Alumni banquet honors La Conner Class of '23

 

Madoc Hiller

The newest members of the oldest active high school alumni association in Washington state were welcomed into the fold Saturday night in La Conner.

Members of the Class of 2023 were feted during the 109th annual La Conner Alumni Banquet and Program at the middle school, just hours prior to departing on their senior trip to Knott's Berry Farm.

"La Conner is just so special," said 2022-23 high school student body president Rachel Haley, speaking on behalf of her classmates. "We're proud to graduate here and be part of this association."

Haley was one of four class members – with Madoc Hiller, Hadley Shears and Finn Hakenson – to receive alumni association scholarships during the event, which included ovations for retiring counselor Lori Buher and Outstanding Alumnus Award recipient Kim Good Rubenstein.

Buher joined Middle and High School Principal Christine Tripp, herself an alum, in citing the many achievements of this year's graduating class.

Both emphasized the group's wide range of interests.

"We have athletes, musicians, students interested in auto mechanics, pre-medicine, business and cosmetology," Tripp said. "It's a good group of students and they're even better human beings."

"This is a very resilient class," Buher said, noting obstacles created by the COVID-19 pandemic. "We have such strong students. I could go on and on about this class."

Buher said the class not only survived, but thrived, despite isolation imposed when the pandemic forced students to rely upon online instruction for an extended period.

"They experienced a lot of growth," Buher recounted. "They did their schoolwork and what they needed to do to help their families."

And in doing so they followed a path Rubenstein has trod since her graduation here in 1973, enjoying impactful careers in hotel management and as a champion for inclusive education and most recently as a volunteer for numerous local organizations.

She was introduced by her sisters, Virginia Good-Vlahovich and Patsy Good.

"Why was my sister chosen (as outstanding alumnus)?" Good asked. "How much time do you have?

"There always will be more to say about Kim," she added, citing her sister's unwavering devotion to the community.

"I definitely love La Conner and always will love La Conner," Rubenstein said upon accepting her award. "Even when I went to California to pursue my career, I took La Conner with me."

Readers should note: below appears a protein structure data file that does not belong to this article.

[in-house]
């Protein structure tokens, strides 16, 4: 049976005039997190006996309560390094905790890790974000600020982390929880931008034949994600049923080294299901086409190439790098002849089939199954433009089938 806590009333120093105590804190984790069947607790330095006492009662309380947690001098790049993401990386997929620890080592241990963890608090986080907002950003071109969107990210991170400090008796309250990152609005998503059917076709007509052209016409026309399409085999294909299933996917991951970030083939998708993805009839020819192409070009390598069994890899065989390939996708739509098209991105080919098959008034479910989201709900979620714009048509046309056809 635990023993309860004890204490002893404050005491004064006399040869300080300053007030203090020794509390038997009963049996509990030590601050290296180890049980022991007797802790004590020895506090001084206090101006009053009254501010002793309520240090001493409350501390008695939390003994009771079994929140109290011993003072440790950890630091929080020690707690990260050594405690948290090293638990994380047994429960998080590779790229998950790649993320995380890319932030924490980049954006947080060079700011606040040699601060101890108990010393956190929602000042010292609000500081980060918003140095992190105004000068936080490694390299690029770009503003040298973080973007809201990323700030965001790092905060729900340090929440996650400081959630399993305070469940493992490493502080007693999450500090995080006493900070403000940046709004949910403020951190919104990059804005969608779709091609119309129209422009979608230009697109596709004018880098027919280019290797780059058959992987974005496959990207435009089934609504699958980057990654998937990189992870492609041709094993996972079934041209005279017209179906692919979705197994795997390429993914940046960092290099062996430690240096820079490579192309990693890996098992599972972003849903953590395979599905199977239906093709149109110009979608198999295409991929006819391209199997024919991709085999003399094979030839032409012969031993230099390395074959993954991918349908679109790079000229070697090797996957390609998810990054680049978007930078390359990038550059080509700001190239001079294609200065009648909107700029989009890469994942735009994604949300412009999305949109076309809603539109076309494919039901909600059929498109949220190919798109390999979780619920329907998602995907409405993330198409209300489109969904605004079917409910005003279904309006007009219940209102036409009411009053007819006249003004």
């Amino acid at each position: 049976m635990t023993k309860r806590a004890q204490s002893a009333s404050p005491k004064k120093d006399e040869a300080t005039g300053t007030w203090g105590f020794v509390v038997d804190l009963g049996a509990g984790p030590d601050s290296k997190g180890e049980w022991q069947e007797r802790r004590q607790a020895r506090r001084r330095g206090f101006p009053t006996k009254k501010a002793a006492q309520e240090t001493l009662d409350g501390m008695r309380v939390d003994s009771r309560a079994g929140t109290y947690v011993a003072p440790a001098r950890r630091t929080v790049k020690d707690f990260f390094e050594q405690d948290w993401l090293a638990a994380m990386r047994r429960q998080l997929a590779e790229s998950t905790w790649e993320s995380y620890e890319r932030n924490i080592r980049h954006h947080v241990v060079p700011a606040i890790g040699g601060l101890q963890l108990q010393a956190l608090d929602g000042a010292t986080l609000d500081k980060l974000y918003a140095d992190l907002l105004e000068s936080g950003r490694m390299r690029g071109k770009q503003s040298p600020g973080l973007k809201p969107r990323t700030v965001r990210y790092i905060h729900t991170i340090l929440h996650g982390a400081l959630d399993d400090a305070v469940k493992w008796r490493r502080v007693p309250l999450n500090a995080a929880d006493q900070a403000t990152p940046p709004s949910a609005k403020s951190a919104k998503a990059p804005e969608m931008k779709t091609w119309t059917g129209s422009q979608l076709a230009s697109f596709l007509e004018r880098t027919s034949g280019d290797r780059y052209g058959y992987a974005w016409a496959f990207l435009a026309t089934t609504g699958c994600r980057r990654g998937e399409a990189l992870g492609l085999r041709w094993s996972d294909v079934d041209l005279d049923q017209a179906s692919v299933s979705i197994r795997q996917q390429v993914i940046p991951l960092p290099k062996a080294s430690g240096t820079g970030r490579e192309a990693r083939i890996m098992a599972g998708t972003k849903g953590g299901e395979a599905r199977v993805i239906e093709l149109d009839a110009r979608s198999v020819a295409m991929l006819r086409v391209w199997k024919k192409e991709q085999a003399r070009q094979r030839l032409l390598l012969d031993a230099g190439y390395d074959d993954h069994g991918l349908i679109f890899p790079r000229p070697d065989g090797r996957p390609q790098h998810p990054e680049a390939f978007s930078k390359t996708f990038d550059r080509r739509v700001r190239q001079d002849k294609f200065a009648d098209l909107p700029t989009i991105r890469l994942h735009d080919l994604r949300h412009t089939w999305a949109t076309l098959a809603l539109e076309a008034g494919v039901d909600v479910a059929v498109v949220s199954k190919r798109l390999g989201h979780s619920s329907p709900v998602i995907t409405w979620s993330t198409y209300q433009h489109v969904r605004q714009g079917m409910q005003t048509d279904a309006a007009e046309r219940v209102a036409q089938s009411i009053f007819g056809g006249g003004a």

She encouraged Class of '23 members to do the same and stressed the importance of teamwork.

"Everything I've done in my life," she said, "I've been able to do only with the support of others."

Master of ceremonies Jay Hulbert, Rubenstein's high school classmate, invited members of reunion classes to share remarks and memories.

Dorothy Dalan ('53), Linda Reynolds Gravely ('63) and Jane Anderson ('83) each spoke briefly.

Dalan was joined at the banquet by two classmates, her husband, Roger Dalan and Sybil Jenson. She said seven of the 16 members of the class are living.

"We're glad to be here. We're glad to be anywhere," she quipped.

Gravely said she had attended larger schools while growing up on the East Coast. But after moving to La Conner she was able to know all her classmates. She noted that in what is a rarity these days, she has resided continuously in the same house in La Conner for six decades.

Anderson shared the comparative costs of consumer goods from 40 years ago and added that the school's football team coached by Landy James advanced to the state semifinals her senior year.

Alumni Association President Jim Hernandez offered the formal welcome prior to dinner catered by La Conner Seafood and Prime Rib House, announcing that an additional post-graduate alumni scholarship had been awarded to Charity Dakota Jordan, who represented the school three times at the national Geography Bee.

It was Rubenstein, though, who recited the overarching theme of the banquet – that of the lifelong camaraderie and sense of belonging shared by La Conner alums.

"They say you can't go home again. But that's not true," Rubenstein insisted, casting her gaze upon this year's graduates. "You really can go home again."

 

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